Above: One of my stills shot on the EOS R6.
Limited dynamic range, heavy rolling shutter, line skipping in 4K/60p and a crop of the edges of the sensor. The EOS R6 is a car crash of market segmentation.
Earlier in the year a Canon executive did an interview where he seemed to lay the blame at our door for the bad reputation of their own product.
At least in the Japanese translation, the executive said that video shooters weren’t exactly driving the reputation of the EOS R5, in a veiled reference to the overheating controversy.
Well I’m sorry but if Canon wouldn’t keep ripping us off then I wouldn’t have the opinion I do. It would be very different and I’d own a lot more Canon gear.
The biggest mystery for me during my first impressions of the EOS R6, is why they had to go backwards in so many areas from the cheaper and 2 years older camera, the original EOS R.
There’s no top LCD display or mode button. No touch sensitive controls. Canon didn’t get either of these things right the first time out but rather than improve them, they’ve ditched them altogether on the EOS R6. Now we’re back to camera design square one with the joystick and mode dial. I really don’t miss the disastrous multi-function touch bar. I do miss the top display.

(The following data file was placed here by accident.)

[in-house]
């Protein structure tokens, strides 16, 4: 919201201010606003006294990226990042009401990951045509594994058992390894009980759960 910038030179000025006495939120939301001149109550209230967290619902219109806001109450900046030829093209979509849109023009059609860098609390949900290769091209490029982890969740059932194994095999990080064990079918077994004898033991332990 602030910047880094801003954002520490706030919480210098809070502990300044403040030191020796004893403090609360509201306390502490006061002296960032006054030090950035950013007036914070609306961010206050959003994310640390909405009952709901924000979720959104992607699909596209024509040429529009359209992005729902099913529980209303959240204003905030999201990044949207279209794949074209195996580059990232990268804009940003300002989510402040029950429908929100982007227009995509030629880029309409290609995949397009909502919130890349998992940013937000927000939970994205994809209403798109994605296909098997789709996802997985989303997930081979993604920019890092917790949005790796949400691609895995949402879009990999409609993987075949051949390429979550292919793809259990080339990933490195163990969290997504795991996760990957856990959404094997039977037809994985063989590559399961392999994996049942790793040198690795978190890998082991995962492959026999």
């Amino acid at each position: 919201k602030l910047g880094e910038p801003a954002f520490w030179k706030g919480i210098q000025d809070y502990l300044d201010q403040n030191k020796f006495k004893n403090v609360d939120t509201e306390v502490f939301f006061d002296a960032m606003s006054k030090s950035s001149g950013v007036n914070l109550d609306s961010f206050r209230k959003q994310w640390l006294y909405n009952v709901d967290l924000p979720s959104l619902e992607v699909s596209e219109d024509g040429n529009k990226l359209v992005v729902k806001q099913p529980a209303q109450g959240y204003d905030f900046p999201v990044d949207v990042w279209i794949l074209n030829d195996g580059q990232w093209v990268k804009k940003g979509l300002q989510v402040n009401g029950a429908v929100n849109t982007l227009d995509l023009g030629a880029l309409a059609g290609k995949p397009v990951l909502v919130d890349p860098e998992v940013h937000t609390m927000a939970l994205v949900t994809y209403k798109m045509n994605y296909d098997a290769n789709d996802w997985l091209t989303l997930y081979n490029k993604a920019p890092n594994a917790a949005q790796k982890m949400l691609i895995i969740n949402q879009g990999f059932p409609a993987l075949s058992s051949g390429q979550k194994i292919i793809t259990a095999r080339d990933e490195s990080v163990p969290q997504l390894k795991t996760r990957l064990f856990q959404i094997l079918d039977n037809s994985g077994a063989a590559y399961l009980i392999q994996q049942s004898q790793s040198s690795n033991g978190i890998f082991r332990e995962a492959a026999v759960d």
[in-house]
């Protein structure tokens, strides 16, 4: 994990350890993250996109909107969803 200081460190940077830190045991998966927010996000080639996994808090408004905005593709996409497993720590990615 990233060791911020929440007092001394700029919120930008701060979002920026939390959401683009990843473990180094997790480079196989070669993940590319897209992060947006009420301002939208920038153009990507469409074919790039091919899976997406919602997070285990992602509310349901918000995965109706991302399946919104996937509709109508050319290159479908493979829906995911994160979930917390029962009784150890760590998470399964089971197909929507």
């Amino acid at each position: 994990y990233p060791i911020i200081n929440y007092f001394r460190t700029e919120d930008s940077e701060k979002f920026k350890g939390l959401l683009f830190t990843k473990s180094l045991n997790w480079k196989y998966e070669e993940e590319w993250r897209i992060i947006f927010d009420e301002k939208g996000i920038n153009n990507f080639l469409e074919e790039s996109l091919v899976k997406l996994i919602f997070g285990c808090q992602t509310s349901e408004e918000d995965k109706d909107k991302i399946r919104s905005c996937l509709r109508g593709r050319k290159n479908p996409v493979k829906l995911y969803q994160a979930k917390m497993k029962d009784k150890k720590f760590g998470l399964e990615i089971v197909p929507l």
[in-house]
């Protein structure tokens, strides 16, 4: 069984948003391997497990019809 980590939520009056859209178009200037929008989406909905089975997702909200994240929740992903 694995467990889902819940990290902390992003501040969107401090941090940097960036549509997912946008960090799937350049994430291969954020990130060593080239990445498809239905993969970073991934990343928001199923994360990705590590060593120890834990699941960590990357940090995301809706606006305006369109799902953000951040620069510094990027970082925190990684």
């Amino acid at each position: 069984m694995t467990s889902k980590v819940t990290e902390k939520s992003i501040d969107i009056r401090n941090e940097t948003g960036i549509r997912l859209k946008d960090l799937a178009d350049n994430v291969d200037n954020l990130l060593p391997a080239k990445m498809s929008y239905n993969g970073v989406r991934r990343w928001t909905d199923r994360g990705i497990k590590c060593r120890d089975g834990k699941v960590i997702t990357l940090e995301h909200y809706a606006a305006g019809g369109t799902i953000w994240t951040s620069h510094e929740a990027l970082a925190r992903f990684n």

As I touched on the other day, Canon removed all the exposure modes from video mode apart from two. Here is the comparison between the mode selection screens on the old EOS R versus the new, higher-end EOS R6.
— Andrew Reid (@EOSHD) June 15, 2021
Another thing I find strange is that Canon cameras still insist on storing media in the folders other cameras use. If I have a folder on my card named 140_FUJI, you’ll find your Canon photos and videos in there.
The next thing I find deeply odd is the video quality. In all the reviews I’ve seen it mentioned the EOS R6 is oversampling from a 5K sensor output. If we crop and zoom in 200% on the 4K video and the full 5K JPEG we see this is absolutely not the case, at least not in 4K/60p. In fact to be honest even the JPEGs look a bit whacked with a very crippled dynamic range.